Published 2 months ago by pickab00
Is it possible to like and dislike a post without logging in? I have seen websites use likes and dislikes without login but I don’t know how. They do not require to be logged in and once the post is liked, it can not be liked again when refreshed or even when the cookies are deleted. An example can be found here.
Edit: Link removed for obvious reasons
First of all, how did they make the react buttons? (Those emoticons below).
And second, the comment section. You are able to like it without logging in. What is the logic behind this?
Clicking the icon and registering the vote is the simple part (just a guest post to site)
The tricky bit is to stop you doing it multiple times. They could be using client fingerprinting?
Exactly! That is what’s grinding my mind. I don’t see anything unique in js either. Obviously everything is being handled by the controller but I can’t think of anyway they could stop from voting agin. Unless they are taking the IP. But that would be just way too stupid as IP is per router and that will stop from voting anyone else who is on that same network.
Sorry. Well the first request works but afterwards it doesn’t even budge. I mean, you can like comment or react to the post only once. After that it doesn’t get stored i assume. These are all assumptions based on what i am able to see. And i see the reacts and likes being blocked after you have reacted or liked once.
So what you are saying is that an ajax is sent over everytime you hit the faces? But once refreshed, it does not count?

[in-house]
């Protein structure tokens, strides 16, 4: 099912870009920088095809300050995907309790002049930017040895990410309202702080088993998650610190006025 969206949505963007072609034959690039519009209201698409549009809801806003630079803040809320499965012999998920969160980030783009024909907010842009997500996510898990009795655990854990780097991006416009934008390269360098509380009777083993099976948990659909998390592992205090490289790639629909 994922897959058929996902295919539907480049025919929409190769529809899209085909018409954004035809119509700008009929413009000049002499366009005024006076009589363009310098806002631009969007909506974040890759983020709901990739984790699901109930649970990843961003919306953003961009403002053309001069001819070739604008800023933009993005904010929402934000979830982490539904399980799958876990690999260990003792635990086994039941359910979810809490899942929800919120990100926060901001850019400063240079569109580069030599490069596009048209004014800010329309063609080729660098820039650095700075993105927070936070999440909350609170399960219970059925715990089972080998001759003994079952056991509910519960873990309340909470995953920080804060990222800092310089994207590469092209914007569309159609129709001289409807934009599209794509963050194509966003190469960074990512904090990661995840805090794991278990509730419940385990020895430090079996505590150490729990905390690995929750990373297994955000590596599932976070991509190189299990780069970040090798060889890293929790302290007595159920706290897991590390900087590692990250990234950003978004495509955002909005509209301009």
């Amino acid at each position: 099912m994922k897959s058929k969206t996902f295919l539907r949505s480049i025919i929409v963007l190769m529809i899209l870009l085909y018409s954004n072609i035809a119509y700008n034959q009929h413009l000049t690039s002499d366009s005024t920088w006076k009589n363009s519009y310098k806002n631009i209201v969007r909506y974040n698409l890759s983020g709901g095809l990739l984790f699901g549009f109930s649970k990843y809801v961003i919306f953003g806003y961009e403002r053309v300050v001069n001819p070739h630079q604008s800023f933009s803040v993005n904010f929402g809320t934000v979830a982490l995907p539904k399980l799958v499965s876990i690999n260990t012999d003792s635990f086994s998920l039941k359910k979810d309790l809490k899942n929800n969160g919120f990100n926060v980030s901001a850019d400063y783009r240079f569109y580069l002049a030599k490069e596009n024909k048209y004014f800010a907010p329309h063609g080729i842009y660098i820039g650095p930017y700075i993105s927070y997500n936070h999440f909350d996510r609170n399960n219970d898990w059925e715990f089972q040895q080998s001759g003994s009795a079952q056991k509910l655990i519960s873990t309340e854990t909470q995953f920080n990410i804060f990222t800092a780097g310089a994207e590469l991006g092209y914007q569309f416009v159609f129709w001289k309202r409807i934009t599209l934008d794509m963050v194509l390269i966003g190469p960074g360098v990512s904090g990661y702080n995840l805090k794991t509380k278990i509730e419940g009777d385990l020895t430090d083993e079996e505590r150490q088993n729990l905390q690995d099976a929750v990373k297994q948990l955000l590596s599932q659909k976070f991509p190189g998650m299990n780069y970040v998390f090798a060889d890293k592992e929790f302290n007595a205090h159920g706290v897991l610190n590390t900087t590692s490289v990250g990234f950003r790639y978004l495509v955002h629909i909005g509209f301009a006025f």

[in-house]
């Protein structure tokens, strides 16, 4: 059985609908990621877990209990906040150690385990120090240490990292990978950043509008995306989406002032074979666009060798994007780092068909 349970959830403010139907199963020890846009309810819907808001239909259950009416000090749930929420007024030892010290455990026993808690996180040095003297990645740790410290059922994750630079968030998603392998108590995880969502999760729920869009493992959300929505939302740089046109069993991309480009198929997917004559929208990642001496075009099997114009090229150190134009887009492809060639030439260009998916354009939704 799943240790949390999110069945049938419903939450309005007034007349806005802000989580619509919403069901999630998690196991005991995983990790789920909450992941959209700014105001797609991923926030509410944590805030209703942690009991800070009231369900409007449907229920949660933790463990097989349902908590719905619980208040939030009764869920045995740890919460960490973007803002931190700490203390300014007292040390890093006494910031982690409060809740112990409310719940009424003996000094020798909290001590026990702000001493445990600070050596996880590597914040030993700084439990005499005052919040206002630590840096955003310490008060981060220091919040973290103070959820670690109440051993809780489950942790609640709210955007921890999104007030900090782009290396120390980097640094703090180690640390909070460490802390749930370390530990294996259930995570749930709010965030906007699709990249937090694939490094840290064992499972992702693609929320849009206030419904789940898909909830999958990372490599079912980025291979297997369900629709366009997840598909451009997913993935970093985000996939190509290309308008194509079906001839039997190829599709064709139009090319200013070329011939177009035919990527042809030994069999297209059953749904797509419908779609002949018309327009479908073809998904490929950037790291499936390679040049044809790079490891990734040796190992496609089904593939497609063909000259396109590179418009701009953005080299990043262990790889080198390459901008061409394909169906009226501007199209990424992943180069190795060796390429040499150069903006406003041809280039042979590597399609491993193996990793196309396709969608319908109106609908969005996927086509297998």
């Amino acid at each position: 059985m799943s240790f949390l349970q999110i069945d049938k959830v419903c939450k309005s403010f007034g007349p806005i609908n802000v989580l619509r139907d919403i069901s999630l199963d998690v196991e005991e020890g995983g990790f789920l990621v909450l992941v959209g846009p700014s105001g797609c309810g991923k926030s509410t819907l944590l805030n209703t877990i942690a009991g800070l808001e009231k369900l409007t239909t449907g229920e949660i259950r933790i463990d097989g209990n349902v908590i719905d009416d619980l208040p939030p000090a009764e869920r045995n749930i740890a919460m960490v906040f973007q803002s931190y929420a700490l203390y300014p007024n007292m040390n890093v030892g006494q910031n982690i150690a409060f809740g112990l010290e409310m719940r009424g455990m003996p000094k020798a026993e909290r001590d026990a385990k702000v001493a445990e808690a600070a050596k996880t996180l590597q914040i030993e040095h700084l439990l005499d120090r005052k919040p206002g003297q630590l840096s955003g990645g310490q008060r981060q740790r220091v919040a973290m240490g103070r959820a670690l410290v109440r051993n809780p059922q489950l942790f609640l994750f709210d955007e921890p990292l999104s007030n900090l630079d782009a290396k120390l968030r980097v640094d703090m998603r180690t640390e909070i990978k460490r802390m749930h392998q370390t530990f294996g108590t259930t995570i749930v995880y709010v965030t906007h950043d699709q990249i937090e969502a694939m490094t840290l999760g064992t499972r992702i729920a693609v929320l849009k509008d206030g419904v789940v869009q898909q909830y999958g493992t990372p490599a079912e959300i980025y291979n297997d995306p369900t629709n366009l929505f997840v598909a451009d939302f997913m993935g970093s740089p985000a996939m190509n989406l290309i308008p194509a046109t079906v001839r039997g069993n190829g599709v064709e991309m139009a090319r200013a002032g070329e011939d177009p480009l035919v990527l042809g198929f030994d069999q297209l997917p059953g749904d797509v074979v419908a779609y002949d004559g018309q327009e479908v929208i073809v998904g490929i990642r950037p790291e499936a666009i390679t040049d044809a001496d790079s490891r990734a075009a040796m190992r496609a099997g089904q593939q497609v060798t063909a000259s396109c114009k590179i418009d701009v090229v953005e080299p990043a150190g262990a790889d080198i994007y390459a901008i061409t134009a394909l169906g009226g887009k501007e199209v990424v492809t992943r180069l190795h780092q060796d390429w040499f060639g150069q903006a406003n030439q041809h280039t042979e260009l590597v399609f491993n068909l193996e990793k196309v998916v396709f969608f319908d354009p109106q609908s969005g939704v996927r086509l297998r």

I'm saying you can hit the face and a record is sent to the server each time. Since the votes are percentages its impossible to say if the vote is registered because you don't know how many other votes there have been. For instance, if there were 10,000 votes then you would need to press 100 times for the percentage to increase.
However, thats beside the point. If you want to avoid a guest voting twice then you have to resort to fingerprinting with a library such as https://clientjs.org/. Its not foolproof though and it would be trivial for someone to post votes using guzzle.
Interestingly, the site's back-end is built with Laravel.
@Snapey Yes it is built on laravel. That is for sure. Also I looked at clientJS and the fingerprint idea is good. So what you mean is that even though fingerprinting is used, there is a way to fool the system and give multiple votes correct?
What are your thoughts on how they are doing it?